Robot Hookers Turn Up the Heat
WHY YOU SHOULD CARE
Would you pay for sex with a machine?
By Laura Secorun Palet
It’s 2020, and Roger, a recent divorcé from New York, decides to pay for some female company. So he turns on his computer, connects a robotic vagina to it and starts having sex with Cinnamon, a college student in Sydney with a computer and a remotely controlled robotic penis.
Creeped out yet? Welcome to the future of prostitution.
The digital revolution is transforming all industries, and even the world’s oldest profession isn’t immune. Teledildonics and haptic technology — aka remote-controlled vibrators and tactile feedback — were designed for couples to physically stimulate each other in real time, over the Internet. Now, webcam models are joining in on the fun by adding “interactivity” to their shows and creating what might be a new type of prostitution. Sites like Vcams already offer clients the ability to use a — gasp — robo-penis to have “sex” with the women, while products like RealTouch allow the women to reciprocate the movement.
“The same way manufacturing has been turned upside down by automation, sex work will be turned upside down by automation,” says Seth, who goes by his first name only and is the founder of FriXion, a cutting-edge teledildonics company that’s planning to partner with adult webcam providers. Indeed, sex work is an economic activity. So maybe this is just the next logical step in the mechanization process, which already transformed the way car manufacturers, farmers and even surgeons work.
Haptic technology offers both parties a safe space to meet with no risk of physical abuse or STDs.
But as sex gadgets get more sophisticated, the line between porn and prostitution is becoming increasingly blurred. Now we’re all just a Google search and a couple of online payments away from being able to touch — and be touched — by a distant stranger in the comfort of our own home. Does that count as prostitution? Forget about the experts; even sex workers aren’t sure what the correct answer is. “It’s hard to tell,” says Luca Stevenson, who coordinates the International Committee on the Rights of Sex Workers in Europe, a network of sex workers and allies. “I’ve done paid online sex before, and it might not have been the same as in person, but it was definitely a sexual act.”
The law is not clear about it, either. Webcams are largely unregulated or typified as porn, and the definition of prostitution varies widely from the U.S. (where it is mostly against the law) to Germany (where it’s completely legal). In Canada, the law says purchasing “sexual services” is a crime, but it stops short of defining “sexual services,” leaving room for interpretation. “It is possible that sex work could be read expansively to include these new kinds of activities, but it’s still too early to tell,” explains Elin R.S. Sigurdson of JFK Law Corporation, who specializes in prostitution law.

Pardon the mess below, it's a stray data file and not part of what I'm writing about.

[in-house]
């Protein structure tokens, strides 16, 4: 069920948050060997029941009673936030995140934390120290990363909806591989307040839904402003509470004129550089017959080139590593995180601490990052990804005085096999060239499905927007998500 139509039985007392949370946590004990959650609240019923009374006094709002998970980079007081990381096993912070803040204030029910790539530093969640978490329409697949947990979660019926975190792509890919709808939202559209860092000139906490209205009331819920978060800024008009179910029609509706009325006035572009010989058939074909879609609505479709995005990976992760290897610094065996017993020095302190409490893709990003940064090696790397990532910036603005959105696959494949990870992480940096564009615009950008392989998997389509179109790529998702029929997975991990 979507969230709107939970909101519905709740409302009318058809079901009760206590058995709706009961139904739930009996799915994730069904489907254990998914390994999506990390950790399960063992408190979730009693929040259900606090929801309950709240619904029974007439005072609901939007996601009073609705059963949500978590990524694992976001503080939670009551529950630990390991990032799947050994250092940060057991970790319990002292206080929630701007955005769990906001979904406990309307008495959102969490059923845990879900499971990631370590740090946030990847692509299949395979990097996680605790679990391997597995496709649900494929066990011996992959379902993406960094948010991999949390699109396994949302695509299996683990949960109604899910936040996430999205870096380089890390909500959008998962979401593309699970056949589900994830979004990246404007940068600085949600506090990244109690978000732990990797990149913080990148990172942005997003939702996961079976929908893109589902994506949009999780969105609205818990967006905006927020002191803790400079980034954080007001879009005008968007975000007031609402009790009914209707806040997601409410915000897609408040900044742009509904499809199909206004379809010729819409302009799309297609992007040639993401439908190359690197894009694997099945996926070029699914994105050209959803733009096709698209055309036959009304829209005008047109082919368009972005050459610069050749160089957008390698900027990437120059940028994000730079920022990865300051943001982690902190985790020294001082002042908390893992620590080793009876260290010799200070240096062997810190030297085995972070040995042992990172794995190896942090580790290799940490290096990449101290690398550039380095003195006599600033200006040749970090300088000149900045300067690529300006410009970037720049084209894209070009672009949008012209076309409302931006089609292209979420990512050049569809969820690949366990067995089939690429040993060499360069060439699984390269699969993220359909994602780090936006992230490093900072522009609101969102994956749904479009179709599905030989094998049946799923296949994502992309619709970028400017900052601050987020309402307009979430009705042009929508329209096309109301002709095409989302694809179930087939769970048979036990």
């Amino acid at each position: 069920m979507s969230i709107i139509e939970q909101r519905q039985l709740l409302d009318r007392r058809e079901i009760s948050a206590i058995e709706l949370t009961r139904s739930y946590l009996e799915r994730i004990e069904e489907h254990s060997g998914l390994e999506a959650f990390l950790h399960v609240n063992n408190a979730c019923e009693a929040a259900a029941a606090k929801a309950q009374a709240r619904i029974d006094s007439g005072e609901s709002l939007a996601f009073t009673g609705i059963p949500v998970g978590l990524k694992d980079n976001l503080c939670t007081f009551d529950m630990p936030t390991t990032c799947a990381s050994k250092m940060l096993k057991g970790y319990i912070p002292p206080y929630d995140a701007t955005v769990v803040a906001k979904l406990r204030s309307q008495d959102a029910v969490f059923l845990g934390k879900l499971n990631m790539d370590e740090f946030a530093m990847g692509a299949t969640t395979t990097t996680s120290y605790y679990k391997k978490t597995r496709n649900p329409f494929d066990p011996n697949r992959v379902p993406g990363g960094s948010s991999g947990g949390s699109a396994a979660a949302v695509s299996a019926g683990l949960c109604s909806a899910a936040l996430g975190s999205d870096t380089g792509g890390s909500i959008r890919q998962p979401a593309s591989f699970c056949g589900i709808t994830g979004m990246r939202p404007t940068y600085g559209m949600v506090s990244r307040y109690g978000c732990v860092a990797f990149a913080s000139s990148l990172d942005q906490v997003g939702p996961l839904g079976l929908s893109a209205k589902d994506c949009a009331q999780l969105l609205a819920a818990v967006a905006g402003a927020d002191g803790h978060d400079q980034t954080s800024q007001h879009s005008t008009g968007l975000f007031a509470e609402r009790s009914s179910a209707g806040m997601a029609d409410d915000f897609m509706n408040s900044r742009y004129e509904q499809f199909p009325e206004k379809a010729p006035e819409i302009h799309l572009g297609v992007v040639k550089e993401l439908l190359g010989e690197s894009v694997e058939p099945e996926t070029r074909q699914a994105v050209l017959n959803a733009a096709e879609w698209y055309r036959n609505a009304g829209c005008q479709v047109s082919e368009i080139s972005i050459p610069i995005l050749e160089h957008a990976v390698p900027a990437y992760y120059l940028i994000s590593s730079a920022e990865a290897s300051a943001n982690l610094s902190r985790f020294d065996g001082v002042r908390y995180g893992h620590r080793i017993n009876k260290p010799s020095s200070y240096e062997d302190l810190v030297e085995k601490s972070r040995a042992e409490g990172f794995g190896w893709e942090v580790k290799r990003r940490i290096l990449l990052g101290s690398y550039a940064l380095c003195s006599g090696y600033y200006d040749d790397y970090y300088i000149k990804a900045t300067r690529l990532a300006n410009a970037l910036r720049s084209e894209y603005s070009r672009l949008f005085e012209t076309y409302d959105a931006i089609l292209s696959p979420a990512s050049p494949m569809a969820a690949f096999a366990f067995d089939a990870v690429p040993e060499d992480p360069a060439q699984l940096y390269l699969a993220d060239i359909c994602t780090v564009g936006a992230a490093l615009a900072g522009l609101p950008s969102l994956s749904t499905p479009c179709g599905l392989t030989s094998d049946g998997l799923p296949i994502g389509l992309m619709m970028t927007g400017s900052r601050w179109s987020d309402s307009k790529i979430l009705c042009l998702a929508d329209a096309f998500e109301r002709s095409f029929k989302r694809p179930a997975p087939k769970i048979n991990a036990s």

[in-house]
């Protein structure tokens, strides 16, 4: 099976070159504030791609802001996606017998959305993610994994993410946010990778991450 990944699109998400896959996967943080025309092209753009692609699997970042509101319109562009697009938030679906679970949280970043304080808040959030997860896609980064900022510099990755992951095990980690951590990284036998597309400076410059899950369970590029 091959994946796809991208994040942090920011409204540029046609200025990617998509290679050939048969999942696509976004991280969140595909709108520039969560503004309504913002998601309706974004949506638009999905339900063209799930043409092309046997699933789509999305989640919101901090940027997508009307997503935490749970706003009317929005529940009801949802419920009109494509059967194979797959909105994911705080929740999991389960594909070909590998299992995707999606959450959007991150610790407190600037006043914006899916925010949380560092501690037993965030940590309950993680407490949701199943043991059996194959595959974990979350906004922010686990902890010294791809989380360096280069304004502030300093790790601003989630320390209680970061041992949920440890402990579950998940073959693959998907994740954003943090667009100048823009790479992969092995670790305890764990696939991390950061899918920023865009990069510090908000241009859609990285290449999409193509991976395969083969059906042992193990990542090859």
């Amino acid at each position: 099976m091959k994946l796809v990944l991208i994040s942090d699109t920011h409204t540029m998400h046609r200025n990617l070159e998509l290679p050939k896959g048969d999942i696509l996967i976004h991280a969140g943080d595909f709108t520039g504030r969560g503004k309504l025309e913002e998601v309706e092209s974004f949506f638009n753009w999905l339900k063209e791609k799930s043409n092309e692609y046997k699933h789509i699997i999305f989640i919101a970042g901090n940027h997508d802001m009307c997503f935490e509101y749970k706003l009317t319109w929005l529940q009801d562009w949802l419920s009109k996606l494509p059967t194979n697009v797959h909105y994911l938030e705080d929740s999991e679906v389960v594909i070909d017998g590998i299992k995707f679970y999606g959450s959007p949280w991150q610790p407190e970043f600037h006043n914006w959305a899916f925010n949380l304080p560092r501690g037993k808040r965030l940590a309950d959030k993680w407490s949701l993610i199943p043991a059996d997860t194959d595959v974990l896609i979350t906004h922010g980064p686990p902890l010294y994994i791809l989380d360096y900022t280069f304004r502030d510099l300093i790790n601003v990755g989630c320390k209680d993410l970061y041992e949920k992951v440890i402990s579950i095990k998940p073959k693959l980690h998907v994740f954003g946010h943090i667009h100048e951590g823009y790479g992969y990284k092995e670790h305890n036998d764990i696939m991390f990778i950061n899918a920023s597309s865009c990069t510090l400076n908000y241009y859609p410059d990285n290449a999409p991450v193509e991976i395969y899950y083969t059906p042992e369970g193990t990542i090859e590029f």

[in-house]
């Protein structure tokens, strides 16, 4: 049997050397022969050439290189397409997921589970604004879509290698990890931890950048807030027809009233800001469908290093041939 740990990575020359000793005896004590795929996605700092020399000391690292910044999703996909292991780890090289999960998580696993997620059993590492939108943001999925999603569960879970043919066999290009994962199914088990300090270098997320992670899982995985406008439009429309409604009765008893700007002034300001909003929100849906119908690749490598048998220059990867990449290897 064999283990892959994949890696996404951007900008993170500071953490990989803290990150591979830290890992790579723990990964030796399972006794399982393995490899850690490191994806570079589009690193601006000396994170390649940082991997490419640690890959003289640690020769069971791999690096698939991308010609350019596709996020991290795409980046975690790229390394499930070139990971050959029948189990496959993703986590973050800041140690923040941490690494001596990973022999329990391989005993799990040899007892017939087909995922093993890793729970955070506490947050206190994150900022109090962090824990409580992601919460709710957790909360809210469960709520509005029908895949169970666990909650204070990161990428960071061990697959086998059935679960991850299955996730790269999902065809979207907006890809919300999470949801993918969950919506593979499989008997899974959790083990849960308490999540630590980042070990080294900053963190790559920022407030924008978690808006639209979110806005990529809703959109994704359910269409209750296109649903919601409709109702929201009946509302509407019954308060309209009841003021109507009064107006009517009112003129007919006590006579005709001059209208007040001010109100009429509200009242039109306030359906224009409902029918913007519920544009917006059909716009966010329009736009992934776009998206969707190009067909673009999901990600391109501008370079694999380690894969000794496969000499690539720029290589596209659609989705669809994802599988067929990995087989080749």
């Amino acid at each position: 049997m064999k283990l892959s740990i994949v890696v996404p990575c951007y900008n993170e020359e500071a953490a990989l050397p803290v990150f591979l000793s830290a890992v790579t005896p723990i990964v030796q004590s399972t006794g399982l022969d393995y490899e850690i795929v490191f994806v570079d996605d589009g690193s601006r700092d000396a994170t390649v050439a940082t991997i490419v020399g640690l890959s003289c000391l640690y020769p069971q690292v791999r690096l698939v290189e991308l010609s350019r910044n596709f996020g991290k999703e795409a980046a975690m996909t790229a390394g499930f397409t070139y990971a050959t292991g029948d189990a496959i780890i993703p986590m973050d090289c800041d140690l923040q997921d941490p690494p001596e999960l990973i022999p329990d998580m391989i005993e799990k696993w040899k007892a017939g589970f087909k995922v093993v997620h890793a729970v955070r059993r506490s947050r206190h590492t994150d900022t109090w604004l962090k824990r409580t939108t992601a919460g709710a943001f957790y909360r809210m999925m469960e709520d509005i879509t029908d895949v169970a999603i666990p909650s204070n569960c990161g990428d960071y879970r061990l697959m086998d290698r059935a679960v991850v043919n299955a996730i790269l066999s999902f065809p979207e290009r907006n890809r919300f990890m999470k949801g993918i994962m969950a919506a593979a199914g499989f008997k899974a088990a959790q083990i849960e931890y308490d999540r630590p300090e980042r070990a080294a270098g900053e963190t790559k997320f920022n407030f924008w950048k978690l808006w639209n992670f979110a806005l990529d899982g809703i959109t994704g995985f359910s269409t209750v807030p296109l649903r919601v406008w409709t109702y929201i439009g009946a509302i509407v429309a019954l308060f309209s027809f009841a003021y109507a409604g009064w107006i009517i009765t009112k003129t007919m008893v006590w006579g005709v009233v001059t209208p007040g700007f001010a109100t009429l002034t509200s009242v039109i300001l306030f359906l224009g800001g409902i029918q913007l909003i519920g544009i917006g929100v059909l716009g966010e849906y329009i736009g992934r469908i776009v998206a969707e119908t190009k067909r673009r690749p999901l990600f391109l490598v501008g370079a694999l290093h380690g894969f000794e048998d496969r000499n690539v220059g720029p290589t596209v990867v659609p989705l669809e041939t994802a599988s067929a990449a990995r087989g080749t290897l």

Future law enforcement will depend on whether robotically enhanced virtual sex is seen as simply another avenue for sex work or as a way to discourage physical prostitution — or even make it safer. Paid online sex does present many advantages. Convenience aside — think no more cold, dark alleys or expensive hotel rooms — haptic technology offers both parties a safe space to meet with no risk of physical abuse or STDs. It could also help webcam “models” increase their rates and become more self-sufficient.
To be sure, technology alone is not going to remove crime or exploitation from the sex work equation. So while technology can make a difference, some experts say, it depends on the position of the sex worker to begin with. “The Internet is still out of reach for the most vulnerable, those who work on the streets,” says Samantha Majic, an assistant political science professor at the City University of New York who specializes in the politics of sex work. So, less than a democratizing tool, virtual sex may just evolve as the guilty pleasure of lonely, wealthy, sci-fi lovers. Working online also has its own risks. It can make it harder to detect abusive clients or undercover cops and isolate workers who would otherwise naturally share tips and advice.
Still, haptic robotics are here to stay. And while they may transform sex workers’ jobs now, they might one day replace them altogether. Human-size sexbots already exist — look no further than Roxxxy, a fembot with programmable personalities like “frigid Farrah,” “wild Wendy” and “S&M Susan.” For those without thousands of dollars to spare, though, apps could become escorts. “A really good sexbot software could be giving 10,000 hand jobs at the same time and make them all feel unique,” says Seth.
Technology is clearly moving faster than national legal systems, ethical codes and collective imaginations can handle. But whether it means a safer work environment for prostitutes or a scary post-Orwellian society, it’s unlikely to kill the world’s oldest profession anytime soon. As Stevenson sees it, a lot of what her industry does “is about being a warm body next to another human who wants to be held and allowed to feel vulnerable. I really don’t think even a robot with a thermostat can do that.”
Photography by Shutterstock